Jacob's Ladder (Polemonia spp.)

Jacob's Ladder (Polemonia spp.) (VI.30.2009). Jocob's Ladder is a transition
or ecotone species, at home at the edge of montane and subalpine forest
and meadow. Eagle Cap Wilderness . . .
On the road in the American Northwest.


Humans are the only species born into the world
without a proper place to be, without a place to stand
like a tree, or dig a simple hole like a squirrel, or build
a nest like a robin.

For how many people does this lack of place to be remain
a life-long problem, beyond all hope of resolution? A quarter
of humanity? A third? Or more?

Just as every human being has a self-evident right to
clean air and water, so all have an inalienable right, and
must have access to, enough land—and not one acre more—
to feed and shelter their own family of friends.


Zinc from China,

Cadmium from Japan.

Mercury from Seattle,

Lead from Detroit.

Snow cocktail of the High Wallowas,

spring water mixed with crushed white snow

of the drifts that linger into the heat of July.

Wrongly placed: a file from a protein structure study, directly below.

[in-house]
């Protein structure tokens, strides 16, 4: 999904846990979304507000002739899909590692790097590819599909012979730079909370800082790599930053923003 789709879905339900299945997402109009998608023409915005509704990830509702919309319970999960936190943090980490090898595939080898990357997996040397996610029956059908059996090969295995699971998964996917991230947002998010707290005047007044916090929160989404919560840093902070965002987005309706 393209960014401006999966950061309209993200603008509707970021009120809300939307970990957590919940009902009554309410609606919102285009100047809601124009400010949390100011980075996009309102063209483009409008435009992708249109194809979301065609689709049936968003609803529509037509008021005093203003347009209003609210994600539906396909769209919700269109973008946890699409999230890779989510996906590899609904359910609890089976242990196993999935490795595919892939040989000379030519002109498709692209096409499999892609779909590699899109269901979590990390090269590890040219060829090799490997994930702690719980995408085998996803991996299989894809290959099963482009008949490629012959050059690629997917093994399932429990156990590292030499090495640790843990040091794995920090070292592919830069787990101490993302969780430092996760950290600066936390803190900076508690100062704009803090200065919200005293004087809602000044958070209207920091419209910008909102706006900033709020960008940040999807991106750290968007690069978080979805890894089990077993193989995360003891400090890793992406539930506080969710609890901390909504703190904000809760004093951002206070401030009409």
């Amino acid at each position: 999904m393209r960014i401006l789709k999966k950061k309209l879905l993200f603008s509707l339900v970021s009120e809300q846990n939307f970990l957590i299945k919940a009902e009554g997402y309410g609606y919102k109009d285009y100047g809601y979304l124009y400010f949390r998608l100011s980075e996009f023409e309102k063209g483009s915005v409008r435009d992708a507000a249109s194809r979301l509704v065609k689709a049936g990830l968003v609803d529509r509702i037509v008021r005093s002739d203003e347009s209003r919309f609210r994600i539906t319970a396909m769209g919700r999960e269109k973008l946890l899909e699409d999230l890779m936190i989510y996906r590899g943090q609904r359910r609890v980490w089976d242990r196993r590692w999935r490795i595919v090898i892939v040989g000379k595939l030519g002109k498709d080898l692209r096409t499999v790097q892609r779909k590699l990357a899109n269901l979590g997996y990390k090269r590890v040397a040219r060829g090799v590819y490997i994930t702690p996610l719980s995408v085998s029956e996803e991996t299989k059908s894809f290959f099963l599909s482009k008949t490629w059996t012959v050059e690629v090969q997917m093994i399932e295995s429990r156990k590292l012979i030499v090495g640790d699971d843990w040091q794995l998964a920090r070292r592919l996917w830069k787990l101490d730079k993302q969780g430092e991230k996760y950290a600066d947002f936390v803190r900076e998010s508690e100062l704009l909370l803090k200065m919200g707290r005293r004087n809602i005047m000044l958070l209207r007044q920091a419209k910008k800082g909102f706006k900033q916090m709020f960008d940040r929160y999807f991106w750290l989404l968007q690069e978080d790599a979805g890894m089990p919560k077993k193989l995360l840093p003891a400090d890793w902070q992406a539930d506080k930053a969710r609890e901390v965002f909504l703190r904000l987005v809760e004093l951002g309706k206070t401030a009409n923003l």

Clear. Cool. Refreshing.

I drink to your health, friend.

For better or worse, we're

married to the oneness of the world.


One morning,

you decide to take your children to the opera.

They say it is one of the greatest stories ever told.

Of great rivers.

Of great forests.

Of great snow-covered mountains.

Outside the opera, there are

hundreds, thousands,

waiting to get in.

There is excitement, everywhere,

native to the young heart,

the young mind.

The doors are flung open.

The building seems transparent,

as if it were made entirely of invisible glass.

You enter with your children.

The orchestra is tuning in the distance.

You see a sea of seats, every color of the evening sky,

arranged in a circular array.

"Odd," you think. "What's that?" your daughter asks.

The seats all have identical signs.

A polite young woman in a neat blue uniform

and straight shoulder-length blonde hair

smiles sympathetically, her thin lips not parting,

but somehow showing a trace of empathy, as she walks

towards you and says, "Sorry mam.

The seats are all spoken for."

She adds, "It's always that way. Sold out."

Nobody comes. Ever. But they're always

sold out."

She echoes your own words, "Odd, don't you think?

The orchestra plays. The singers sing,

all the same. They don't seem to mind.

They say it's one of the greatest stories ever told."

Your children begin to cry. You almost do, too.

The crowd is pushing behind you.

"Sorry mam. You'll have to leave now.

The show is about to begin."

Muir (Crater) Lake,
Eagle Cap Wilderness

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All Photographs & texts by Cliff Crego © 2011 picture-poems.com
(created: VII.25.2009)